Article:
- CrossFit brought the white board to fitness. Every workout is measured somehow (time, reps, weight, etc.) and can be recorded. In truth, this is only useful if you are comparing results over time. Otherwise it is just for fun or competition that day. In my experience, this is what most CrossFitters do. They may record benchmark workouts, but I would guess less than 10% of CrossFitters write down every workout and their score every time. In any event, when you see a whiteboard in a gym, you think CrossFit.
- CrossFit brought competition to exercise. Meatheads have been comparing bench press weights for 50 years. But no one was doing 30 snatches at 135 pounds for time and comparing with their gym buddies before CrossFit. Since all of the workouts are measurable, they lend themselves to competition. If you see people writing scores for a workout, you think CrossFit.
The largest piece of confusion is that since CrossFit is more or less cross training (a common known term), anyone doing cross training must be a CrossFitter. It is very similar to how we use Kleenex to mean tissue. Kleenex is a brand of tissue, but since it is such a dominant brand, it is also used as the common term. If someone asked you for a Kleenex, you’d know exactly what they meant and you’d find them a tissue of any brand.
Are You Doing CrossFit?
The only way to be certainly without a doubt doing CrossFit is to be training at a CrossFit gym or following exactly the programming of a CrossFit web site such as CrossFit.com (the main site). This is the corporation CrossFit (or a registered affiliate) telling you what to do, so that makes it CrossFit. It is like using real Kleenex tissue. It is an actual Kleenex.
If you are doing metabolic conditioning workouts you or a buddy thought up, doing Olympic lifting, squatting heavy, swinging kettlebells, and doing kipping pull-ups, you are doing CrossFit-style training. In my opinion, you can associate yourself with the CrossFit community (watch the Games and wear Rogue clothes, knee socks, Reebok Nanos, knee bands, and Oly shoes) and be on board with the tenets of it, but you aren’t doing CrossFit truly. This is like using Scotts brand tissue. It is just like Kleenex, but without the name on the box, it just isn’t Kleenex.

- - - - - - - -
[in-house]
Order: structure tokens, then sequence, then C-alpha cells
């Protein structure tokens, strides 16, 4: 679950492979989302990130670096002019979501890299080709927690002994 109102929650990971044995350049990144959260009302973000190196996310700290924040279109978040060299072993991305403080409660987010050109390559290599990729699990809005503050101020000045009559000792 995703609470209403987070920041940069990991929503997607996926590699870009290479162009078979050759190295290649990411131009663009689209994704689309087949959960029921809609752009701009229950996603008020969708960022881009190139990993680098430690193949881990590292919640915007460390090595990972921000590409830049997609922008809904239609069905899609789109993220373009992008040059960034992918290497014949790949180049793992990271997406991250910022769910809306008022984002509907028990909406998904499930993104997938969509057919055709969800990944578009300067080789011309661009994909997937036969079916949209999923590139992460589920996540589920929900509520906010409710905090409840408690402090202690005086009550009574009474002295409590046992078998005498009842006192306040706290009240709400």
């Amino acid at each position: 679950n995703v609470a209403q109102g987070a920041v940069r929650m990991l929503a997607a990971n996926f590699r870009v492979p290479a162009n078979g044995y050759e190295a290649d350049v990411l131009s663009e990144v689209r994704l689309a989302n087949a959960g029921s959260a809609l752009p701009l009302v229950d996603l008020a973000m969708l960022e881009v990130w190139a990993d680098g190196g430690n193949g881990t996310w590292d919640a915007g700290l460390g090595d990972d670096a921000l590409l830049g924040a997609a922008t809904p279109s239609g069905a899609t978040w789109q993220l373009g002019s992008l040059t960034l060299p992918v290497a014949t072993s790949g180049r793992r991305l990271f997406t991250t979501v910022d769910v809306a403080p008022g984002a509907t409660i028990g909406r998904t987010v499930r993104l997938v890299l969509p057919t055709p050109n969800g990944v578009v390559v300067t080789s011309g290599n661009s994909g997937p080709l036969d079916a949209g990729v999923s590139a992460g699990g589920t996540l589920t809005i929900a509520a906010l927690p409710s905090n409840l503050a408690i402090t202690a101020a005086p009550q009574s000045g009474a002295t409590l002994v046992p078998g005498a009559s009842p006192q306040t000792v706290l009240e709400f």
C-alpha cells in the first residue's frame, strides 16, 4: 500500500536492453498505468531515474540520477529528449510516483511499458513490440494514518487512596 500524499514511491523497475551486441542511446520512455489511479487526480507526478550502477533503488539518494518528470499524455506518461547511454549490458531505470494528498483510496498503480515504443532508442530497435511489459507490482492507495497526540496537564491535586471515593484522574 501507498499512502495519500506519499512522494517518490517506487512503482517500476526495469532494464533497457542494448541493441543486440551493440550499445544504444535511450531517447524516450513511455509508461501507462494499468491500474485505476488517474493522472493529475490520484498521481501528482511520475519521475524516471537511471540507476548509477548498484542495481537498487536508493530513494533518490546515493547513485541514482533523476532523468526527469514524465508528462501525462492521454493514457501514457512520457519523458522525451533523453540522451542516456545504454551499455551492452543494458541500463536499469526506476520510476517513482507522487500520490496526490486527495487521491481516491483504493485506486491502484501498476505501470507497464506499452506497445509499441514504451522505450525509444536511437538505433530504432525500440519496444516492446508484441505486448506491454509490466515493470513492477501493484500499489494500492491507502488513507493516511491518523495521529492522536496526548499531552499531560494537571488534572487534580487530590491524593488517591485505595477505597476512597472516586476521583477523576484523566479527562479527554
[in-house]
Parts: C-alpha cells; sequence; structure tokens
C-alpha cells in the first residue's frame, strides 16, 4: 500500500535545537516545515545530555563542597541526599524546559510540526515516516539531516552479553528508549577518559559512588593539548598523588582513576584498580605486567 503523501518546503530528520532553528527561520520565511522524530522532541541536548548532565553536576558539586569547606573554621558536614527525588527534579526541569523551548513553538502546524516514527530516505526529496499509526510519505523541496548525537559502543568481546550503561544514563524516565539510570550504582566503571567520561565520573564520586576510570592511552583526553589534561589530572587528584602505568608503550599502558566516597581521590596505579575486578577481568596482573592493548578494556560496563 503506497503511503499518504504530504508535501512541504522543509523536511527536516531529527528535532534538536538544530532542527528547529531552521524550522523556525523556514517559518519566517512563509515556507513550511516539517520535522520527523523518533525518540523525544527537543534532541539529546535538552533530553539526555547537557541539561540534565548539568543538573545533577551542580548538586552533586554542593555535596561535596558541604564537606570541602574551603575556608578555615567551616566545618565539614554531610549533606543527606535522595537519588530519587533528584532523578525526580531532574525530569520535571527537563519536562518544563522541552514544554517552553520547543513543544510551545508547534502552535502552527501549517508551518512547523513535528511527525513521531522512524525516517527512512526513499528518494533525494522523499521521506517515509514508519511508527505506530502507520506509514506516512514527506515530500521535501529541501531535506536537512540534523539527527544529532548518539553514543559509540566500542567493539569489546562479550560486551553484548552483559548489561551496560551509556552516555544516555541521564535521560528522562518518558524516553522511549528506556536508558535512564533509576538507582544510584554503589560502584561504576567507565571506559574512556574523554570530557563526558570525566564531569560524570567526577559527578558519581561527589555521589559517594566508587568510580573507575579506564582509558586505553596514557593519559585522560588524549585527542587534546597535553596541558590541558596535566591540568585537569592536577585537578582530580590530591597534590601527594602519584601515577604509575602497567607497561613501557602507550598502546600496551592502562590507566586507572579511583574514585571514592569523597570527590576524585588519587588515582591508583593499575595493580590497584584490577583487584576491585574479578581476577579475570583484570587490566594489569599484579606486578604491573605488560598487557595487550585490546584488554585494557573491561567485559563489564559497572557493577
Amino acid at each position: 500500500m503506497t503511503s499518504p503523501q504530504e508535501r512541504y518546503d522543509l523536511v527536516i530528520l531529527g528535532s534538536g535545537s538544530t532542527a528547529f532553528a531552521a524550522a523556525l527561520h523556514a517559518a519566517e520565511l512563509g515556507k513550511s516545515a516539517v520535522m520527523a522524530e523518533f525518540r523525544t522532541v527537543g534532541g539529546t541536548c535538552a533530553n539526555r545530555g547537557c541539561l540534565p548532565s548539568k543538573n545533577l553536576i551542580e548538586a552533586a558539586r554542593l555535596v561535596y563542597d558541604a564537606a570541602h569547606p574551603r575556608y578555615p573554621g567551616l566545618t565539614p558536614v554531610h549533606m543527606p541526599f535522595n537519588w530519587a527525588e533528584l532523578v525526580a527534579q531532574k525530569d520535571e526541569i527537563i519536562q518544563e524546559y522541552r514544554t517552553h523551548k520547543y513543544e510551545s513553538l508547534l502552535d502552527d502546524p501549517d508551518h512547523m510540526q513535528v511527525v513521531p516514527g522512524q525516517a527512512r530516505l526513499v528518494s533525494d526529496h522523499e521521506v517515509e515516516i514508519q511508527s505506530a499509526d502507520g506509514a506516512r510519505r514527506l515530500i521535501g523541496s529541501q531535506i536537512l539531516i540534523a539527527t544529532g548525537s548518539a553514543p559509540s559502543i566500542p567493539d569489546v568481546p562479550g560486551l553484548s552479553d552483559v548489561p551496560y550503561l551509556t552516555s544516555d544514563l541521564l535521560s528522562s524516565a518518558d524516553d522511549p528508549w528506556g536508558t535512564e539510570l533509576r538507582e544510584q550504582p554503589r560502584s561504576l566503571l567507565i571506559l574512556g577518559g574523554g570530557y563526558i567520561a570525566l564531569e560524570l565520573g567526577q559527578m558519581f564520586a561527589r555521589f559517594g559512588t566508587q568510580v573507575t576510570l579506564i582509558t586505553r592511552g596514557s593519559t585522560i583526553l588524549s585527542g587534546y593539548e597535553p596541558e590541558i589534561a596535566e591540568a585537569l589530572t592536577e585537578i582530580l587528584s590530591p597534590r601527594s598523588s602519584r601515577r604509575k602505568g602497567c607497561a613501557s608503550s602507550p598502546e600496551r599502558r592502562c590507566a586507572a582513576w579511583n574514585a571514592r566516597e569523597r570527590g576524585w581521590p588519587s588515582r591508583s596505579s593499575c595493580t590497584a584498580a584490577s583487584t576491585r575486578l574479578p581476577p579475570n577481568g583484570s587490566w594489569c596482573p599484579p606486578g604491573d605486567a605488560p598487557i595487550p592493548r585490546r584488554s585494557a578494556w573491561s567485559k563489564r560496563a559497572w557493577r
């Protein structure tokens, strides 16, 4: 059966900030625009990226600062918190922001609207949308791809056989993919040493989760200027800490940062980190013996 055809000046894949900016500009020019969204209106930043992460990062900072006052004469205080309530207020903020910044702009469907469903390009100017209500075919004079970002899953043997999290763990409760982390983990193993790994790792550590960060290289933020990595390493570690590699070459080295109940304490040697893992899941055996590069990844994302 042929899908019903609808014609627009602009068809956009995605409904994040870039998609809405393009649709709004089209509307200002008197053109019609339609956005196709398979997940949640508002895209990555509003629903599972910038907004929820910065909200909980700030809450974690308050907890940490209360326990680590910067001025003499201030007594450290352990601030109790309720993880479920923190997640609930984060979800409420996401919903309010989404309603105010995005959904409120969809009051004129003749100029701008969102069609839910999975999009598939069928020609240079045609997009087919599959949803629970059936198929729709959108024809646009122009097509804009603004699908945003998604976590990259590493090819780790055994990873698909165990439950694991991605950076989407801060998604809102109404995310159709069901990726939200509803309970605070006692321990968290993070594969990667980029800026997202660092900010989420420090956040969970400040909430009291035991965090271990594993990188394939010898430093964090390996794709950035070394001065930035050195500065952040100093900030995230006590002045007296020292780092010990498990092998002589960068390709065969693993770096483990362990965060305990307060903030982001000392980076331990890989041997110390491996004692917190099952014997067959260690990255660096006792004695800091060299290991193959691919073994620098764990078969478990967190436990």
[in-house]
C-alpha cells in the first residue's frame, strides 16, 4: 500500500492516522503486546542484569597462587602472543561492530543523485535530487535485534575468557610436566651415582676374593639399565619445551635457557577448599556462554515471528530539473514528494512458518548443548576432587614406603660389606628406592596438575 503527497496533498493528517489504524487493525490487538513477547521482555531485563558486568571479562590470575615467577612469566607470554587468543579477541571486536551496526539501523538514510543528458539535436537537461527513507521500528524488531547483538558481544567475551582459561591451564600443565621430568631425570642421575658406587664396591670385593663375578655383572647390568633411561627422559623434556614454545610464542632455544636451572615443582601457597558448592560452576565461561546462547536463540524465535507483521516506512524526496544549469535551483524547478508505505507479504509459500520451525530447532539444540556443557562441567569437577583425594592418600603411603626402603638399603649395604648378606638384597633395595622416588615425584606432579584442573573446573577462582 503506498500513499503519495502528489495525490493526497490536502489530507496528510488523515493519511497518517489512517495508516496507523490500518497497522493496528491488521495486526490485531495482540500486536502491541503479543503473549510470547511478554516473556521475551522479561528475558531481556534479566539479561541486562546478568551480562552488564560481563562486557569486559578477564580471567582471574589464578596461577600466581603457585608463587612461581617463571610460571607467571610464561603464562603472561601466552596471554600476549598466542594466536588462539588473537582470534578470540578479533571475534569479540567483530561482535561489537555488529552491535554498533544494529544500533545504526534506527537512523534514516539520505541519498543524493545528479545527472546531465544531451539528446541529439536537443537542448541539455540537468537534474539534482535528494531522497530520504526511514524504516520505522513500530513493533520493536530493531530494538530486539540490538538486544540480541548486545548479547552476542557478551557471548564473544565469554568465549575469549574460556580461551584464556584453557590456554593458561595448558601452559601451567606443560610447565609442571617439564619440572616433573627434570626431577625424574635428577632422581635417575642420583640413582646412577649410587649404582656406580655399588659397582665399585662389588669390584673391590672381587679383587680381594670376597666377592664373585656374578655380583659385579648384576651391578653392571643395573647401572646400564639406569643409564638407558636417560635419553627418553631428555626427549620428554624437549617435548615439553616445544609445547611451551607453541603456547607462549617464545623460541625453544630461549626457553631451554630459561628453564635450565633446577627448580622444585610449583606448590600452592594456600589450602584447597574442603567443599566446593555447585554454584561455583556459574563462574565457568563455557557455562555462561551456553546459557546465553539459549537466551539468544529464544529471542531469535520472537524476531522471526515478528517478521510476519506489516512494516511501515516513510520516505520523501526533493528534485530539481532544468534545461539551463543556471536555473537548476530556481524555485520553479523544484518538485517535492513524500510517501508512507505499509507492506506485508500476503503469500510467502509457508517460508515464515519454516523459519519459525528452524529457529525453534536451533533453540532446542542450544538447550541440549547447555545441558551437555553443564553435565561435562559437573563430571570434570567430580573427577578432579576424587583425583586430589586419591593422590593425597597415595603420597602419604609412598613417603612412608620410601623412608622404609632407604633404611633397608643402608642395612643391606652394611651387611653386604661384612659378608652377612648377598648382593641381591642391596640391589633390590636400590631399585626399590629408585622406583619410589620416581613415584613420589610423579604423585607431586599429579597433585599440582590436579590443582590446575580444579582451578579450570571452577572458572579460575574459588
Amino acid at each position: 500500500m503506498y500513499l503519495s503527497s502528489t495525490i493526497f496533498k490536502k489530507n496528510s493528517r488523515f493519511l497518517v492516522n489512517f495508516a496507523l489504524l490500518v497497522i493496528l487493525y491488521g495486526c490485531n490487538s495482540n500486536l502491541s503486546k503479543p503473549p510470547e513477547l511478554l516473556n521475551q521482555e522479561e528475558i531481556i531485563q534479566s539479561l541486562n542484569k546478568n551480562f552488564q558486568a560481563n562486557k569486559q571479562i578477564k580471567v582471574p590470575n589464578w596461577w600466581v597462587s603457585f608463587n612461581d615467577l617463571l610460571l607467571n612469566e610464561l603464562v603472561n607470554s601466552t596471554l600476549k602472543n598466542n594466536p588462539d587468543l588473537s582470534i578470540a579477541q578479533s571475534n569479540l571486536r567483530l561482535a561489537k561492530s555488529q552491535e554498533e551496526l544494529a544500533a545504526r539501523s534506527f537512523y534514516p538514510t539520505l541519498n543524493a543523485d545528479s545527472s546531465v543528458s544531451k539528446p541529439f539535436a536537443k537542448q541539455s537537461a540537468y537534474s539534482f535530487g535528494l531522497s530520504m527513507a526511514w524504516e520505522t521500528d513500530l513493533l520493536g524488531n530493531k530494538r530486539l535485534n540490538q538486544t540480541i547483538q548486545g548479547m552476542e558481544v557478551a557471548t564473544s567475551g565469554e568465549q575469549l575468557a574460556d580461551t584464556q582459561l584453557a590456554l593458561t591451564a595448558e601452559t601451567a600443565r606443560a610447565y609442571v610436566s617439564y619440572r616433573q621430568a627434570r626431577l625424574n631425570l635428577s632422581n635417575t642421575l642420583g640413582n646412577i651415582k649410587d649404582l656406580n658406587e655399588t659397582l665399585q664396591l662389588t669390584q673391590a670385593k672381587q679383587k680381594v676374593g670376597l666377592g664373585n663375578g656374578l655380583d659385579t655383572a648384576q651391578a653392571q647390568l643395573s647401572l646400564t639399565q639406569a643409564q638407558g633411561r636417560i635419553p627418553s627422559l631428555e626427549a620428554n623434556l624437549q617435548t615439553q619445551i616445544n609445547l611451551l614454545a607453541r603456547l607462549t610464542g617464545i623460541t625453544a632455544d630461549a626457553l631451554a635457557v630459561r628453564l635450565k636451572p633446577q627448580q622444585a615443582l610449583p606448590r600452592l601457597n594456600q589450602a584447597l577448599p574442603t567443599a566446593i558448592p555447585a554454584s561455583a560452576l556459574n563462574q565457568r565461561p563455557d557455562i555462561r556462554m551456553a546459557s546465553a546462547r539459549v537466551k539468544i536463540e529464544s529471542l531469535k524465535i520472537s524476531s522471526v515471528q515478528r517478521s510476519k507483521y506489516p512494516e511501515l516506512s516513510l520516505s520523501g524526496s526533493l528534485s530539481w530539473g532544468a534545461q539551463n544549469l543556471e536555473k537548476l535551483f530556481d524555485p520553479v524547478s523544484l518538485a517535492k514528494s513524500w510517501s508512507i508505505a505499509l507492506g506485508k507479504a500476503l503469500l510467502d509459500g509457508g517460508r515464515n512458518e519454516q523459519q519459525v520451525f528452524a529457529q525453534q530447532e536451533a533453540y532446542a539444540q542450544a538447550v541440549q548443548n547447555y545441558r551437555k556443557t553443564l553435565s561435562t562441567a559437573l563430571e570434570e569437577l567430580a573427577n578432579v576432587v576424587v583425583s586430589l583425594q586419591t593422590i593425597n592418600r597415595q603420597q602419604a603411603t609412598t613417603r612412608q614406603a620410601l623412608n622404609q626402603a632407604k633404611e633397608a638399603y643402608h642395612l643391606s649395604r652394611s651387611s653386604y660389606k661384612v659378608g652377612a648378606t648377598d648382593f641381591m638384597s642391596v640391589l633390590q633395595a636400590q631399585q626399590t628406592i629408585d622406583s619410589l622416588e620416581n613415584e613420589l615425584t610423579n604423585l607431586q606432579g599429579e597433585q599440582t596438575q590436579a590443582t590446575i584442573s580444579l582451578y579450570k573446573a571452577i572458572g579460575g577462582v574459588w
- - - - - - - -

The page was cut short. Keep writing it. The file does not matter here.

What is a CrossFit Workout?
There only thing that is a CrossFit workout is a named workout that CrossFit corporate names. Click here for some ideas. Otherwise, since CrossFit can involve anything, there is nothing that isn’t a CrossFit workout. 5 x 5 back squats? Heavy snatches? Sprints? Long run? Carry a sandbag 400 meters? Those all ARE and ARE NOT CrossFit workouts. What makes them CrossFit workouts? If they are involved in a CrossFit program. Otherwise, they are just workouts.
Things I Do That Are Anti-CrossFit
First, familiarize yourself with how I am training right now, a recent post on my current training.
- I do not follow the “constantly varied” principle of CrossFit. I follow much more structure in my programming than CrossFit. There is no discernible template for most CrossFit programming. I will do pure strength training every Monday. There is no “every Monday” programming in any CrossFit box. I do not think you have to constantly vary your training day-in-and-day-out to be able to do a multitude of tasks at any time. I proved this to myself many years ago.
- I do not score my workouts, write everything down, or compete every session. I did this for many years, but it was a lot of wasted effort. I don’t need to know I did 5 reps at 225 for my first set 3 months ago or that I did 30 handstand push-ups in 2 minutes and 20 seconds in July 2015. This isn’t to say recording details isn’t important at certain times. If I were doing a major competition, I would care more about details. There is a utility in recording scores on certain things to compare progress such as a one mile run or a max back squat to indicate if your training is making you better. Every workout, every time, counting every round, not into it.